12 doctors weighed in:
Is using laughing gas considered general anesthesia?
12 doctors weighed in

Dr. Karen Sibert
Anesthesiology
8 doctors agree
In brief: Usually, yes
"laughing gas" is the slang term used sometimes for a gas called nitrous oxide.
It is a weak anesthetic gas that is not usually enough to produce general anesthesia by itself. For surgery, it is used in combination with other gases such as sevoflurane or desflurane. In the dentist's office, it is sometimes given to supplement the local anesthesia that the dentist will use to numb the tooth.

In brief: Usually, yes
"laughing gas" is the slang term used sometimes for a gas called nitrous oxide.
It is a weak anesthetic gas that is not usually enough to produce general anesthesia by itself. For surgery, it is used in combination with other gases such as sevoflurane or desflurane. In the dentist's office, it is sometimes given to supplement the local anesthesia that the dentist will use to numb the tooth.
Dr. Karen Sibert
Dr. Karen Sibert
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Dr. Richard Pollard
Anesthesiology
2 doctors agree
In brief: Yes, but
This was one of the first agents that was used in anesthesia.
However, in normal doses (that is non hypoxic) it is difficult to truly put you to sleep with it. This means we have to use other agents with it to provide true general anesthesia.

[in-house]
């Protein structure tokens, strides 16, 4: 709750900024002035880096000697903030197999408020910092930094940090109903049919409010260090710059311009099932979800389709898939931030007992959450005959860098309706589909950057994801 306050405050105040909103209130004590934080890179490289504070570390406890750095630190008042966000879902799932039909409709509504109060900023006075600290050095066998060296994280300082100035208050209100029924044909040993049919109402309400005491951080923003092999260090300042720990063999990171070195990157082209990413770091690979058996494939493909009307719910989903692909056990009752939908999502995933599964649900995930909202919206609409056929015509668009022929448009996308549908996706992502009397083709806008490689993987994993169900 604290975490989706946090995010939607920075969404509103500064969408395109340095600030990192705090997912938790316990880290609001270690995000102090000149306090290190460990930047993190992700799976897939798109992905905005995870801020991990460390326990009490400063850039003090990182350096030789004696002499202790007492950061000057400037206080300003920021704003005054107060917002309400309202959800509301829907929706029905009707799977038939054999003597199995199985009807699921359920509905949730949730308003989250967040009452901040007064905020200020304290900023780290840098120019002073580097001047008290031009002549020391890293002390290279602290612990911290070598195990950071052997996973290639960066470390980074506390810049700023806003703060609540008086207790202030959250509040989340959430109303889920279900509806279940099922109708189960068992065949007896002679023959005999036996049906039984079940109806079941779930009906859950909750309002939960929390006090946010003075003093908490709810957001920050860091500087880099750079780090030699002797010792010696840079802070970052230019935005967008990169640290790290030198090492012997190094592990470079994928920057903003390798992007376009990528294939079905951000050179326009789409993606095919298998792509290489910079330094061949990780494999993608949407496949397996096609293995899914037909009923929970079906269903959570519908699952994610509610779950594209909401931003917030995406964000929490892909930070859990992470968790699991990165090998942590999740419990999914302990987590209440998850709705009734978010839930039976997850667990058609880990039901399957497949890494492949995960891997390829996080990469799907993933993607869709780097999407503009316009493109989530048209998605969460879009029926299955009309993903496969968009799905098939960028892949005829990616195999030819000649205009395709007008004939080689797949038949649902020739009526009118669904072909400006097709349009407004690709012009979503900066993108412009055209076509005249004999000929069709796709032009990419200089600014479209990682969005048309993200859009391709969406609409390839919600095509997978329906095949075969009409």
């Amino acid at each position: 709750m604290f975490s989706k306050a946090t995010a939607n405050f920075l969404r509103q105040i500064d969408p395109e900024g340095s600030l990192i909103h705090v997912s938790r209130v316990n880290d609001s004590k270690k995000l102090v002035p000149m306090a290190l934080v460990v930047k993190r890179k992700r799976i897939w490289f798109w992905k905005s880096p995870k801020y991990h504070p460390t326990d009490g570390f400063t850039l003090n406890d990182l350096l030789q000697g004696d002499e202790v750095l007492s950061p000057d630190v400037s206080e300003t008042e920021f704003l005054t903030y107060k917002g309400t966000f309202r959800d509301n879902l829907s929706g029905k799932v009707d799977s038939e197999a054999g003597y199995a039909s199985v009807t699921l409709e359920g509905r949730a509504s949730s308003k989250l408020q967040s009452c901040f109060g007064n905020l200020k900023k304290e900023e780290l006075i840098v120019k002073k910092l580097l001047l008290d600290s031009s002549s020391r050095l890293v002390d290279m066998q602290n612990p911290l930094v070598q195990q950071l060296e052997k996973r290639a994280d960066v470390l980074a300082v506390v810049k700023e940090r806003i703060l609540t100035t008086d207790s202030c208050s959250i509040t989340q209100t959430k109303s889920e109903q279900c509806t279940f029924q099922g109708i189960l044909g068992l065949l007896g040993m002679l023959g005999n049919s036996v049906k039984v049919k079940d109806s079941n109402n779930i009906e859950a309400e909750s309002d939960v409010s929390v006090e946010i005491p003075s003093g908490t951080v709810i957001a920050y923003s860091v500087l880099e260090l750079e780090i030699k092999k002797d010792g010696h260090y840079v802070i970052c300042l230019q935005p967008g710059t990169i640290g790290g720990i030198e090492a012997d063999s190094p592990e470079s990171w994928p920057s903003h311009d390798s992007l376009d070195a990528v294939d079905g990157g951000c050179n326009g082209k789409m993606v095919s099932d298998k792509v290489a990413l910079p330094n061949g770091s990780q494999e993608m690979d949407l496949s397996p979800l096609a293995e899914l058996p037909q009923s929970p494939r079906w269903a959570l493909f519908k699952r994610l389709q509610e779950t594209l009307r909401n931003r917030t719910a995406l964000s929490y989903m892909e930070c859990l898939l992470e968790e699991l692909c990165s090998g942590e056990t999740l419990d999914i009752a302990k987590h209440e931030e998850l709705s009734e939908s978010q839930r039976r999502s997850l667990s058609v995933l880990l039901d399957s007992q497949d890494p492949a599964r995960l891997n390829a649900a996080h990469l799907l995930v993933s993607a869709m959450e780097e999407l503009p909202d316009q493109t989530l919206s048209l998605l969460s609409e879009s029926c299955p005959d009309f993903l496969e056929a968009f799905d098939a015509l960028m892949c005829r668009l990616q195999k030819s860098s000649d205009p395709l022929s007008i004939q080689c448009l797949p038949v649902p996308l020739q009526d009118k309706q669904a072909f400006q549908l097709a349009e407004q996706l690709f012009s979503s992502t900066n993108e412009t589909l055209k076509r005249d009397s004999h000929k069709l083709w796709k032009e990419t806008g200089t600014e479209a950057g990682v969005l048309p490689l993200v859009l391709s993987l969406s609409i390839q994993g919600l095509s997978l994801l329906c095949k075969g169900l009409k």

In brief: Yes, but
This was one of the first agents that was used in anesthesia.
However, in normal doses (that is non hypoxic) it is difficult to truly put you to sleep with it. This means we have to use other agents with it to provide true general anesthesia.
Dr. Richard Pollard
Dr. Richard Pollard
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Dr. David Rosenfeld
Pain Management
1 doctor agrees
In brief: Yes
The fact that you still breath on your own is not the relevant factor.

In brief: Yes
The fact that you still breath on your own is not the relevant factor.
Dr. David Rosenfeld
Dr. David Rosenfeld
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Dr. David Rosenfeld
Pain Management
1 doctor agrees
In brief: Yes
Yes in a strict sense it is.
Use of nitrous oxide requires oxygen level monitoring and is a form of general anesthesia.

In brief: Yes
Yes in a strict sense it is.
Use of nitrous oxide requires oxygen level monitoring and is a form of general anesthesia.
Dr. David Rosenfeld
Dr. David Rosenfeld
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In brief: No
Nitrous oxide (laughing gas) still allows the person to breathe.
General anesthesia usually results in the patient not being able to breathe on their own and needing a ventilator to support breathing. An anesthesiologist is also present during general anesthesia.

In brief: No
Nitrous oxide (laughing gas) still allows the person to breathe.
General anesthesia usually results in the patient not being able to breathe on their own and needing a ventilator to support breathing. An anesthesiologist is also present during general anesthesia.
Dr. Mark Hoepfner
Dr. Mark Hoepfner
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